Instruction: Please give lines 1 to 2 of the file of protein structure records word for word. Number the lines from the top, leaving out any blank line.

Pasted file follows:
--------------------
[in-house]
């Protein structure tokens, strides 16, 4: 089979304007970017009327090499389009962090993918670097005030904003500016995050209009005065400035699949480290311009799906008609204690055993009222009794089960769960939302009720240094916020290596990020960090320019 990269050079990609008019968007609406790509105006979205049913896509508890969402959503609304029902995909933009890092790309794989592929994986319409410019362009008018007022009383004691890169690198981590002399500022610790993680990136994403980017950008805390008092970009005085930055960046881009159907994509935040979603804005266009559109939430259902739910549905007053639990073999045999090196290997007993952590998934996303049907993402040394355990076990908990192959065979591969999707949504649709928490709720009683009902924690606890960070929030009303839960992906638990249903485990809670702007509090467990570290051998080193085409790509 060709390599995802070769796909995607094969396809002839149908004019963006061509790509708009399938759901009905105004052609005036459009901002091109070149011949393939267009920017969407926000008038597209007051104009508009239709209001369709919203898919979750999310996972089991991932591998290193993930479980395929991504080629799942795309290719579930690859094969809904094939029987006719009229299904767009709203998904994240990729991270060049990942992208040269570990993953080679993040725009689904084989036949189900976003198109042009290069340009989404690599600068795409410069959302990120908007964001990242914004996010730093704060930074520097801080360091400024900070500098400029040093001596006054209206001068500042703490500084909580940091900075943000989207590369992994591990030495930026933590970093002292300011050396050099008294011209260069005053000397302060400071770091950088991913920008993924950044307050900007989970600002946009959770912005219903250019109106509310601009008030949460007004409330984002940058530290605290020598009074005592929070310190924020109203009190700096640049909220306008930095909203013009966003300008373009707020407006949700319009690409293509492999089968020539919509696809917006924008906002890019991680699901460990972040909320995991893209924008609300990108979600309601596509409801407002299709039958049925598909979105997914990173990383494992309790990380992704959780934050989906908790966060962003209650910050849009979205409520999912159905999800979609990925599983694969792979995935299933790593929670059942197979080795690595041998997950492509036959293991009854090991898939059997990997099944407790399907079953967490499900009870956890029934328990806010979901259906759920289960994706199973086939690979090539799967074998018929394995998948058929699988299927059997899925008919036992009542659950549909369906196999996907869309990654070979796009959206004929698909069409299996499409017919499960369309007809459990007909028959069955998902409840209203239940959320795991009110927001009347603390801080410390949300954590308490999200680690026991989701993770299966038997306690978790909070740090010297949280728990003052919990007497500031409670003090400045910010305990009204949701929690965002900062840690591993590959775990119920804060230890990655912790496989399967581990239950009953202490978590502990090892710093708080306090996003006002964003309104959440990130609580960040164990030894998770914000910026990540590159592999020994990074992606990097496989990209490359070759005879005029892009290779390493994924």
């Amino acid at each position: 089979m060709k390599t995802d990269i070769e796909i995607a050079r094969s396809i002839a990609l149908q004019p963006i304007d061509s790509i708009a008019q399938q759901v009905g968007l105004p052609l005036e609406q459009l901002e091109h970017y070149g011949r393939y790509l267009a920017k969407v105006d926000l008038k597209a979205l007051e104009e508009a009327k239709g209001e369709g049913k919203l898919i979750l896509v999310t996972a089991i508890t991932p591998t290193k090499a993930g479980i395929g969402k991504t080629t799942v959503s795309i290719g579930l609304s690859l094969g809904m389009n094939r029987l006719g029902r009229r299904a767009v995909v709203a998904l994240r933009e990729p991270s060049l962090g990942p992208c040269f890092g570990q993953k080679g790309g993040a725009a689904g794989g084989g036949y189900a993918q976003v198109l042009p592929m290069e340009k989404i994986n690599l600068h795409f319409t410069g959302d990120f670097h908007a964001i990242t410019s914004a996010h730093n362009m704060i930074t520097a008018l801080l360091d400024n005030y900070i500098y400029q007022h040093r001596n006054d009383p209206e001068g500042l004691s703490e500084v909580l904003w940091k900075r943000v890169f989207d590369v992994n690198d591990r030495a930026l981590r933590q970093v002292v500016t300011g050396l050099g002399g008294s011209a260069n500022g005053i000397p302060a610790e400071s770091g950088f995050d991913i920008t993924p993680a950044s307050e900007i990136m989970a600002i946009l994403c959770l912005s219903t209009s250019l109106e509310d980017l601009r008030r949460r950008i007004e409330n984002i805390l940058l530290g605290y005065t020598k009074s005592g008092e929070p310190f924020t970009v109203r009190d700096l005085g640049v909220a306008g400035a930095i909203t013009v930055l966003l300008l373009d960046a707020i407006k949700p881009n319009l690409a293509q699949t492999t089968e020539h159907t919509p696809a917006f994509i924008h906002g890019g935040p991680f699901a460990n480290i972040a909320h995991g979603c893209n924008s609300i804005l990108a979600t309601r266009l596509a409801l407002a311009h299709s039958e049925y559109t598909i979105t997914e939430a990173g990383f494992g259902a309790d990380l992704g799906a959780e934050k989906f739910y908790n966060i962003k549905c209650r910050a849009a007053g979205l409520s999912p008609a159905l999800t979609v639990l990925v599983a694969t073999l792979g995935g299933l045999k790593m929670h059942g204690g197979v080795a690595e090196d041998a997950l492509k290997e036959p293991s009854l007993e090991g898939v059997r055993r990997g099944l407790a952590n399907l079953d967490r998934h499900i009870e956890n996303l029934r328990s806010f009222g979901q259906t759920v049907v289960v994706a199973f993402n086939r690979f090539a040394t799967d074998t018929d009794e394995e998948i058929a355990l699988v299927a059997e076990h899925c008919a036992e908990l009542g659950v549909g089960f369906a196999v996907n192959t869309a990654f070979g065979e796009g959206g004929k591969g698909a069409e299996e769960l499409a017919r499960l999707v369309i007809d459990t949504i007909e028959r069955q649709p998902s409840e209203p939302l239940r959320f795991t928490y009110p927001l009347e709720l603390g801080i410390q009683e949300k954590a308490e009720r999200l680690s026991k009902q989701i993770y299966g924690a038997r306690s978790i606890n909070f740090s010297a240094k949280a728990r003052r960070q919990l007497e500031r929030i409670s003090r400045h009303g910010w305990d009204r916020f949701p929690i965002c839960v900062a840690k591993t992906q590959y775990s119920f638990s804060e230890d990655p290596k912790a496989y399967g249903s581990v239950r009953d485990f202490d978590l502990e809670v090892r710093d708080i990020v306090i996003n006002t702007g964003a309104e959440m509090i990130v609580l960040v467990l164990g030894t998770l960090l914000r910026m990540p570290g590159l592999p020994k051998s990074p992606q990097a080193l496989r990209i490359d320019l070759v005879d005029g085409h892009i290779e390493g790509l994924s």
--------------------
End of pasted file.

[in-house]
């Protein structure tokens, strides 16, 4: 089979304007970017009327090499389009962090993918670097005030904003500016995050209009005065400035699949480290311009799906008609204690055993009222009794089960769960939302009720240094916020290596990020960090320019 990269050079990609008019968007609406790509105006979205049913896509508890969402959503609304029902995909933009890092790309794989592929994986319409410019362009008018007022009383004691890169690198981590002399500022610790993680990136994403980017950008805390008092970009005085930055960046881009159907994509935040979603804005266009559109939430259902739910549905007053639990073999045999090196290997007993952590998934996303049907993402040394355990076990908990192959065979591969999707949504649709928490709720009683009902924690606890960070929030009303839960992906638990249903485990809670702007509090467990570290051998080193085409790509 060709390599995802070769796909995607094969396809002839149908004019963006061509790509708009399938759901009905105004052609005036459009901002091109070149011949393939267009920017969407926000008038597209007051104009508009239709209001369709919203898919979750999310996972089991991932591998290193993930479980395929991504080629799942795309290719579930690859094969809904094939029987006719009229299904767009709203998904994240990729991270060049990942992208040269570990993953080679993040725009689904084989036949189900976003198109042009290069340009989404690599600068795409410069959302990120908007964001990242914004996010730093704060930074520097801080360091400024900070500098400029040093001596006054209206001068500042703490500084909580940091900075943000989207590369992994591990030495930026933590970093002292300011050396050099008294011209260069005053000397302060400071770091950088991913920008993924950044307050900007989970600002946009959770912005219903250019109106509310601009008030949460007004409330984002940058530290605290020598009074005592929070310190924020109203009190700096640049909220306008930095909203013009966003300008373009707020407006949700319009690409293509492999089968020539919509696809917006924008906002890019991680699901460990972040909320995991893209924008609300990108979600309601596509409801407002299709039958049925598909979105997914990173990383494992309790990380992704959780934050989906908790966060962003209650910050849009979205409520999912159905999800979609990925599983694969792979995935299933790593929670059942197979080795690595041998997950492509036959293991009854090991898939059997990997099944407790399907079953967490499900009870956890029934328990806010979901259906759920289960994706199973086939690979090539799967074998018929394995998948058929699988299927059997899925008919036992009542659950549909369906196999996907869309990654070979796009959206004929698909069409299996499409017919499960369309007809459990007909028959069955998902409840209203239940959320795991009110927001009347603390801080410390949300954590308490999200680690026991989701993770299966038997306690978790909070740090010297949280728990003052919990007497500031409670003090400045910010305990009204949701929690965002900062840690591993590959775990119920804060230890990655912790496989399967581990239950009953202490978590502990090892710093708080306090996003006002964003309104959440990130609580960040164990030894998770914000910026990540590159592999020994990074992606990097496989990209490359070759005879005029892009290779390493994924």